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In Twisted when implementing the dataReceived method, there doesn't seem to be any examples which refer to packets being fragmented. In every other language this is something you manually implement, so I was just wondering if this is done for you in twisted already or what? If so, do I need to prefix my packets with a length header? Or do I have to do this manually? If so, what way would that be?

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3 Answers 3

up vote 6 down vote accepted

In the dataReceived method you get back the data as a string of indeterminate length meaning that it may be a whole message in your protocol or it may only be part of the message that some 'client' sent to you. You will have to inspect the data to see if it comprises a whole message in your protocol.

I'm currently using Twisted on one of my projects to implement a protocol and decided to use the struct module to pack/unpack my data. The protocol I am implementing has a fixed header size so I don't construct any messages until I've read at least HEADER_SIZE amount of bytes. The total message size is declared in this header data portion.

I guess you don't really need to define a message length as part of your protocol but it helps. If you didn't define one you would have to have a special delimiter that determines when a message begins/ends. Sort of how the FIX protocol uses the SOH byte to delimit fields. Though it does have a required field that tells you how long a message is (just not how many fields are in a message).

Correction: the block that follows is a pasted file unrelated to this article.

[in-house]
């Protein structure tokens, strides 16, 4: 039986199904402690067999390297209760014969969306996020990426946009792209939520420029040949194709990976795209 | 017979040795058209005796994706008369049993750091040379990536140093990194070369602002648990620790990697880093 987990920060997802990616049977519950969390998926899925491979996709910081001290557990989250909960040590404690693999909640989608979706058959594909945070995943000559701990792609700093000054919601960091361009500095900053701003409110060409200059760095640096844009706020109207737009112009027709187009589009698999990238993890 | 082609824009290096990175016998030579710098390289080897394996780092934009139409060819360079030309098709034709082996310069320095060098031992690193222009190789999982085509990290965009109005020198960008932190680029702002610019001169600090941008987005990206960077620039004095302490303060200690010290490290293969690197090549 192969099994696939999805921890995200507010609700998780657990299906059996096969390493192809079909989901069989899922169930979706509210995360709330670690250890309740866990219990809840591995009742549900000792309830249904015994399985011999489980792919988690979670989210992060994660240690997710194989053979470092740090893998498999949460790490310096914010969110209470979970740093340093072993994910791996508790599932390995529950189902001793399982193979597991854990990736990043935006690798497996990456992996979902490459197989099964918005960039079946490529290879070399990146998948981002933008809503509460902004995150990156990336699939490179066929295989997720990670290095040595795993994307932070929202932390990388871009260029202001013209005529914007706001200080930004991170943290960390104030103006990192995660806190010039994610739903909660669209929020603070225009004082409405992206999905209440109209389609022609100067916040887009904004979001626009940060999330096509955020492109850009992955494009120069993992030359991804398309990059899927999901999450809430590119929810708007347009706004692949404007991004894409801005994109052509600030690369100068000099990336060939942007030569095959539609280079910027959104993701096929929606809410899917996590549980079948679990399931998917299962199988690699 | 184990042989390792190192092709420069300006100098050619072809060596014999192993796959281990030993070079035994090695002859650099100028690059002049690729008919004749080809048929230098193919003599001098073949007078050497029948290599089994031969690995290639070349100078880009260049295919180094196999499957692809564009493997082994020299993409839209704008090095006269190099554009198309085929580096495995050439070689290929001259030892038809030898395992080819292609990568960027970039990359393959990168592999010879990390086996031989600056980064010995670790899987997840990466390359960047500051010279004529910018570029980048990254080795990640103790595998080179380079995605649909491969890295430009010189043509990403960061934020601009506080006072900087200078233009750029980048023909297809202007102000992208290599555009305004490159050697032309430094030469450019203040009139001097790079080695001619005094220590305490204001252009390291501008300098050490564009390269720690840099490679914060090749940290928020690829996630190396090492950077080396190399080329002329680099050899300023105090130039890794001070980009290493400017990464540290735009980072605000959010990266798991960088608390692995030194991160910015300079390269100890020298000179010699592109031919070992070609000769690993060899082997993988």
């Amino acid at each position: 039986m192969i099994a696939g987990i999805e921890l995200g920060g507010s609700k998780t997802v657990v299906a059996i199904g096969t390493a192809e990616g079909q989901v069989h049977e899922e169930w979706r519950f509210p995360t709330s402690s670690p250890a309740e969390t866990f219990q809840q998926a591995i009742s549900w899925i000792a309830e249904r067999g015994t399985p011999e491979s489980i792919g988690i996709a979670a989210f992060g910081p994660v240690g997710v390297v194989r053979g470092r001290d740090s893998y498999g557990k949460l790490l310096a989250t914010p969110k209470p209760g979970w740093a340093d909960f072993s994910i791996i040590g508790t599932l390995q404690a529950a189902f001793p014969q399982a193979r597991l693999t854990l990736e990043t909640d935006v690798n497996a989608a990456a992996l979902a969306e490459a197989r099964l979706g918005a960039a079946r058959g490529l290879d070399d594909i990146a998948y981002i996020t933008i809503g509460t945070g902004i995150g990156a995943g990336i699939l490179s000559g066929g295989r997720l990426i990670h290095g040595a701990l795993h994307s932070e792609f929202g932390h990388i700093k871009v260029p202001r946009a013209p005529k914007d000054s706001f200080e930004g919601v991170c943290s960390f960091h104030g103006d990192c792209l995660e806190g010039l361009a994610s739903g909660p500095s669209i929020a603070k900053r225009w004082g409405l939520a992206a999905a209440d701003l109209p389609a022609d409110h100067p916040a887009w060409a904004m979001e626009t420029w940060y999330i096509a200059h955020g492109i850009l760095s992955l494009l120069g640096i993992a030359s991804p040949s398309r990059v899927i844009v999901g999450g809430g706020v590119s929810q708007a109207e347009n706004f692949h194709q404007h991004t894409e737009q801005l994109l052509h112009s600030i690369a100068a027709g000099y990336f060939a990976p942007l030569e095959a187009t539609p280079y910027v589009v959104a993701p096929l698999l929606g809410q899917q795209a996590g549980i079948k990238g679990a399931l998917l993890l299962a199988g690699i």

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Be very careful with this approach. Trusting the client to tell you how much data it's going to send is a classic way to introduce a buffer overflow or similar attack. –  Jesse Weigert Mar 10 '09 at 3:48
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Jesse, I don't think you understand this answer properly. First of all, Twisted is in Python, so it's highly unlikely that you'll ever have a buffer overflow. Second, delimited input is far more likely to cause a buffer overflow than length-prefixed input; see, for example, the security section of cr.yp.to/proto/netstrings.txt or just about any book on C network programming. The idea here isn't that you "trust" the client to tell you how much data it's going to send - it's that the client tells you how many bytes (of the arbitrary number it sends) constitute one message. –  Glyph Jun 30 '09 at 23:06

When dealing with TCP, you should really forget all notion of 'packets'. TCP is a stream protocol - you stream data in and data streams out the other side. Once the data is sent, it is allowed to arrive in as many or as few blocks as it wants, as long as the data all arrives in the right order. You'll have to manually do the delimitation as with other languages, with a length field, or a message type field, or a special delimiter character, etc.

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Wish I could add a few more votes to this one, the 'dataReceived' method in twisted's protocol class gets fired every time a packet comes in and you need to make sure that all the data has been received before you can move to write the data received by the protocol. –  snarkyname77 Nov 19 '09 at 13:02

You can also use a LineReceiver protocol

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